The UK’s thriving tech sector has received a timely boost from central government, as Theresa May looks to shield it against the effects of Brexit.
The government has announced that it will be doubling the number of Tier 1 “exceptional talent” visas, from the current 1000 to 2000 a year. These are available to individuals arriving from outside the EU, with EU citizens currently able to move freely to the country.
The government has also pledged funding for several key areas, with the objective of spreading talent outside the relative safe haven of London. These include a £21 million grant to Tech City UK for UK wide outreach, and £20 million towards the implementation of AI in public services.
This is particularly positive news for the UK tech startup scene, where access to talent is especially important. Hopes are high that a focus on global talent will draw more workers from Silicon Valley, particularly in the wake of a record year of Bay Area venture capital funding for UK businesses.
Improvements to the application process, as well as the impending demands of Brexit, have led to a fourfold increase in Tier 1 talent visa applications. 260 tech visas were granted in 2016, more than the 200 which were previously allocated specifically for the tech industry.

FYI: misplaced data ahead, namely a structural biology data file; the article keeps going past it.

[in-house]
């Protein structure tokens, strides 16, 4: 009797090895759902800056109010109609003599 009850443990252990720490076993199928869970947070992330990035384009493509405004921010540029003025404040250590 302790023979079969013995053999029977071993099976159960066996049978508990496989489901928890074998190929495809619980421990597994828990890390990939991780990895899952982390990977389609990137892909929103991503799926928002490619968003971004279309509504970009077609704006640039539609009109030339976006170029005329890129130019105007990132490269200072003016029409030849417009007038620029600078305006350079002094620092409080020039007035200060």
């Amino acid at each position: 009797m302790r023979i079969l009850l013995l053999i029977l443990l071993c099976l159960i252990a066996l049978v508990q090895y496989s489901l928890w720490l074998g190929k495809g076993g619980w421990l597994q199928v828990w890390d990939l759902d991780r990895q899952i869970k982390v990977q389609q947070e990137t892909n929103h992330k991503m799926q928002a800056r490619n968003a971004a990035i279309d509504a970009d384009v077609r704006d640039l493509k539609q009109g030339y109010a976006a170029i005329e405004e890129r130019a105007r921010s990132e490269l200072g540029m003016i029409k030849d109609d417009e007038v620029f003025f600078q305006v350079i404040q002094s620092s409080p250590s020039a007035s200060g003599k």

The limited demand for the Tier 1 talent visa has been put down to a focus on acquiring EU workers. As the cost of the visa process often falls on the employer, EU tech workers have generally proved cheaper and easier to hire, and could start working more quickly.
Some observers have questioned how the UK tech sector would fare after Brexit, with the potential loss of vital EU labour. Others however have pointed to the potential that Brexit affords, both to draw talent from elsewhere and to generate it at home.
The UK’s technology curriculum has been revamped with an increased focus on computer science, a subject now offered by more than half of all UK schools at GCSE. Calls meanwhile are growing for an increased focus on attracting talent from hotbeds such as Asia.
Numerous options still exist for tech talent acquisition, and may be deployed as the UK draws closer to Brexit. These include adding more roles to the Shortage Occupation List, assigning set numbers of work permits for the tech industry and its offshoots, and subscribing to certain EU wide tech laws and schemes, such as the upcoming GDPR.
This news continues a positive run for the UK tech industry. Facebook, Snap and Google have all announced plans to increase hires in their UK operations, while Apple has leased some 500,000 square feet of office space in the new Battersea Power Plant development.
The UK will face stiff competition going forward, however. Both Paris and Berlin have staked a strong claim to be Europe’s de facto home for tech talent, with the former city boasting a brand new 250 million euro startup campus.
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